Why SHIFT 2: Unleashed owes as much to Resident Evil as Gran Turismo

Slightly Mad’s Andy Tudor talks us through enhancements, timeframes, keeping on top of the pecking order and why you haven’t truly played SHIFT 2 till you’ve turned off the lights.

By Edwin Evans-Thirlwell, December 1, 2010



Till Criterion rolled out Hot Pursuit last month, Slightly Mad’s SHIFT was very much the Need for Speed reinvention to beat: an SFX-laden sim racer which focussed squarely on life behind the wheel and at the far side of the speedometer.


The key difference with Unleashed 2 seems to be that there’s a hell of a lot more in the way. Besides the new visor cam, which borders the top and bottom of your view with fuzz, cockpits are vastly more detailed, with webbing down one window, crash grills and a host of dashboard read-outs to draw the eye perilously from the tarmac ahead.


Those who found the previous game disconcertingly “messy” won’t be especially tempted, then, but racing fans turned off by the sterility of floating external cams will be in their element. For more particulars – including some intriguing thoughts on what night-time races have in common with survival horror – here’s Lead Designer Andy Tudor.


How did you feel about the last game and what did you change?


That’s a broad question, isn’t it?


Why yes, Andrew, yes it is. You’d better get started then.


We looked at community feedback for a start – the community wanted more authenticity in the game. The rivals, for example – they were all fictional in the previous game, now we’ve got a team of Need for Speed drivers in there, real-life guys that are doing real-life things in the drift and race, GT3 and time attack worlds.


No worries, O ye of faint constitutions - there's still a third-person camera if you could do without the whiplash.

And with Autolog in the game you’ll be able to read about what they’re doing but then actually play against them in the game, so authenticity was a massive one. Handling, being able to control things to a finer degree, and then the connectivity. Being able to share information, show your proudest moments, upload videos to Youtube, beat people’s times in a more meaningful way. So yeah, basically, that’s it.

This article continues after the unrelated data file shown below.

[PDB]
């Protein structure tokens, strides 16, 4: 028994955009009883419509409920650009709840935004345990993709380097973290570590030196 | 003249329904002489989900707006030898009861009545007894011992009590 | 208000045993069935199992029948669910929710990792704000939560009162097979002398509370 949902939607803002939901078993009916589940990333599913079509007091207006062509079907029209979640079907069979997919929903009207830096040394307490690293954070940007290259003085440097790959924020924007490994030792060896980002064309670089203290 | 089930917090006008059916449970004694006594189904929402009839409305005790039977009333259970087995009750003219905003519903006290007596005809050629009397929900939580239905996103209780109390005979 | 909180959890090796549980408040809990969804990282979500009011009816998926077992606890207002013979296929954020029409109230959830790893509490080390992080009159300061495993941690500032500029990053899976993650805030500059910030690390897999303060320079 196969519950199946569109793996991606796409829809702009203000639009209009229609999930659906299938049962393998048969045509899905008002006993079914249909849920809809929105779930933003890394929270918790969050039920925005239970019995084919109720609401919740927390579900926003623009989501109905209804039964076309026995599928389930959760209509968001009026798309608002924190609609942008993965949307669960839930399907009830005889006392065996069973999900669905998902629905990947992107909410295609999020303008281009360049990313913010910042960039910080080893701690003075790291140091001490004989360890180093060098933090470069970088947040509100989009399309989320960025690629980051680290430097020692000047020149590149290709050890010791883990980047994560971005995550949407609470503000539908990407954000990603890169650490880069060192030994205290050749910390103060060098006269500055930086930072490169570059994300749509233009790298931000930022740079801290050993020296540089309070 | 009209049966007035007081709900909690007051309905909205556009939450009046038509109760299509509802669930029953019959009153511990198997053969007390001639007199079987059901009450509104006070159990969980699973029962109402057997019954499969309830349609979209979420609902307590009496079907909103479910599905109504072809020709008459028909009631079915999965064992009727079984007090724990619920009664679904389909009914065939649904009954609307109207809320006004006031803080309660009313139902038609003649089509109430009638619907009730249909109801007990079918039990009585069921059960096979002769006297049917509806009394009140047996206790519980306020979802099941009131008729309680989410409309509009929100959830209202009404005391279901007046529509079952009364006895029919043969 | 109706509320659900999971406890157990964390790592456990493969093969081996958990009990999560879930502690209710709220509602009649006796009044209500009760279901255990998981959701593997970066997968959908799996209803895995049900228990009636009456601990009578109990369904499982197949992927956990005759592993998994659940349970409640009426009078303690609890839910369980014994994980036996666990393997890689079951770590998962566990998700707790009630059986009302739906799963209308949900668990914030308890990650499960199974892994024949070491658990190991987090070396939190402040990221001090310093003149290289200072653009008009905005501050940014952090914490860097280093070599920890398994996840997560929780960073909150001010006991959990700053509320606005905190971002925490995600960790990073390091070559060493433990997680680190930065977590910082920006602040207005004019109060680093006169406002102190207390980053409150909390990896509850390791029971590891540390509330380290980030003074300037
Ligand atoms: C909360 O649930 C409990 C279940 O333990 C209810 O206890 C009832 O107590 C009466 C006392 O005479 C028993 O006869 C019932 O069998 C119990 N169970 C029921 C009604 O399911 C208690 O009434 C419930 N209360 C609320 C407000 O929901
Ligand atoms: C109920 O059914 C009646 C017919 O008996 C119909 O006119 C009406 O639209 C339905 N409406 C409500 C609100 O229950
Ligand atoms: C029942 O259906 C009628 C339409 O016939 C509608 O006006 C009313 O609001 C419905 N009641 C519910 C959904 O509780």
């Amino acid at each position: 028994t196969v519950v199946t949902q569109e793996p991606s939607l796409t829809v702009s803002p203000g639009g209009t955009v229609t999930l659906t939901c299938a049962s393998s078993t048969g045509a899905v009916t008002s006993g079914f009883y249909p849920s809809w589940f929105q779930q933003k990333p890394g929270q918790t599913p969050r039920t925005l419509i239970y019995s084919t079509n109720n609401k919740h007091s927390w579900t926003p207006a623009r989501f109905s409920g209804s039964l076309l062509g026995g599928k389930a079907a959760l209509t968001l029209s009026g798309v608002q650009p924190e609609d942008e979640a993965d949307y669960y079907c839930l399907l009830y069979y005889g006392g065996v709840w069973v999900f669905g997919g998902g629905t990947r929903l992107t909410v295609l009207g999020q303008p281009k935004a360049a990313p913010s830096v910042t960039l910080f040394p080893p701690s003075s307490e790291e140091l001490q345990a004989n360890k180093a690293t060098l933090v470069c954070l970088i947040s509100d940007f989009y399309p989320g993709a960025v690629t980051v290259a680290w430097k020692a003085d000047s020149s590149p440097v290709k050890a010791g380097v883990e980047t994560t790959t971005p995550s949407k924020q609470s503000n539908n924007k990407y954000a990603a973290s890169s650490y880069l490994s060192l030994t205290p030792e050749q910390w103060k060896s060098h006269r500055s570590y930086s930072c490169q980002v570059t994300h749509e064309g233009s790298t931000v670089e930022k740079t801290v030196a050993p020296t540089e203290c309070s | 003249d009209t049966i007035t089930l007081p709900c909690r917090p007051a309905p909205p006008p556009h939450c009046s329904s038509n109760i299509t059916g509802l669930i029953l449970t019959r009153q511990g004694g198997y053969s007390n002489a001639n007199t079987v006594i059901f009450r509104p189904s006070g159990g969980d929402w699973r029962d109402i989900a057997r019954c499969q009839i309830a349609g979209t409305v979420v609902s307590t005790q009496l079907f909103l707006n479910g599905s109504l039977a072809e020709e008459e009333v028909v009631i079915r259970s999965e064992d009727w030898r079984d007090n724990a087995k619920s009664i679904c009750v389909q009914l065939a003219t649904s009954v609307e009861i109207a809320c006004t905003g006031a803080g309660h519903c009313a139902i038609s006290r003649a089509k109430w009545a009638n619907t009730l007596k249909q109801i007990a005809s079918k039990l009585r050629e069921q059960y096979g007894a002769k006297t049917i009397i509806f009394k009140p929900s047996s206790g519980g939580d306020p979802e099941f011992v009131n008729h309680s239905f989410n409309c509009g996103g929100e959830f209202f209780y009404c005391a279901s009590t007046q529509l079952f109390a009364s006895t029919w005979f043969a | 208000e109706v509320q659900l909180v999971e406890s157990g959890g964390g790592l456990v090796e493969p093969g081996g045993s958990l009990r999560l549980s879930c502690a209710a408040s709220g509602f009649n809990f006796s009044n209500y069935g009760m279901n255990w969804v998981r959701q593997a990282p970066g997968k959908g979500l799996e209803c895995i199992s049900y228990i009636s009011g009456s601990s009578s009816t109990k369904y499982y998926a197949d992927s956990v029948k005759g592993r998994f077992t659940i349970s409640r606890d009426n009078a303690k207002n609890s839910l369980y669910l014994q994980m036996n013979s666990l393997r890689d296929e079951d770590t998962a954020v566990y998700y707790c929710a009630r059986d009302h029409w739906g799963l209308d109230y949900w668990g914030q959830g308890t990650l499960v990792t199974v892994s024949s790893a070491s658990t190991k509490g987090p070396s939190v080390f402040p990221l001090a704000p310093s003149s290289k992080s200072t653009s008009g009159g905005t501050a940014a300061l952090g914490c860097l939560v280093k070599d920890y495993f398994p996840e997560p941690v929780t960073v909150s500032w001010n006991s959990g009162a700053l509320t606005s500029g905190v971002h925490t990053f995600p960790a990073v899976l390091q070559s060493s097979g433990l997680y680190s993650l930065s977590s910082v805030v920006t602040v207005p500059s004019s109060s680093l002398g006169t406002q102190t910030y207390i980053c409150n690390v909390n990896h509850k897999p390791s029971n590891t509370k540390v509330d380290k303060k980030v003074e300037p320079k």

And then from our side, innovating in new areas. Because we don’t want to just push a sequel out, and say “there you go guys, happy?” We want to keep on top of the pecking order. Already we can see people looking at the cockpit view and saying, “ooh, maybe we can do a little bit here and there in cockpit view”. So we want to make sure that we keep pioneering in that area.


Can you give me an idea of the time frame for the sequel? Was it always on the cards?


Yeah, so the idea is that Shift is a franchise, and that it’s not just a sequel – it’s the next stepping stone from the first game. If you look back over the previous Need for Speeds, there’s definitely been an evolution in terms of illegal street-racing, and then Pro Street came along and started to put people on circuits, and then Shift came along and we’re definitely, very definitely on circuits. And now with Shift 2, we’re kind of like “OK, you know where you are – let’s just like add all the great locations there are in the world”. And I’ve completely forgotten the question!


I was asking about the time frame.


So yes, we knew there was this evolution of stuff going on. It’s certainly not the case that we waited for the sales figures to come in and then said “right guys, push a new Shift out there”. We knew towards the end stages of Shift, like: “OK, we’ve got some great ideas here, we wish we’d had time for that – all this is going to blow people away”.


What grabbed me most about Shift was the sense that you were looking out through the driver’s eyes, fighting inertia, feeling every knock and jar. Can you talk more about how you’ve expanded on that?


Yeah, I was speaking about this to someone before. You’ve seen our D-box over there, which actually pushes you back in the seat physically, and that’s something that happens in a real car as well – you put your foot on the accelerator, and if it’s a powerful car your head hits the seat rest.


Unfortunately people don’t have a D-box at home, they just have a gamepad. So you’ve got to take that emotion and that physical experience that happens in real life and then somehow translate it into virtual form. So in Shift we obviously had the cockpit view – cockpit view had been done in many games before, but we took that on and said “well, nobody really uses it – why don’t they use it”.


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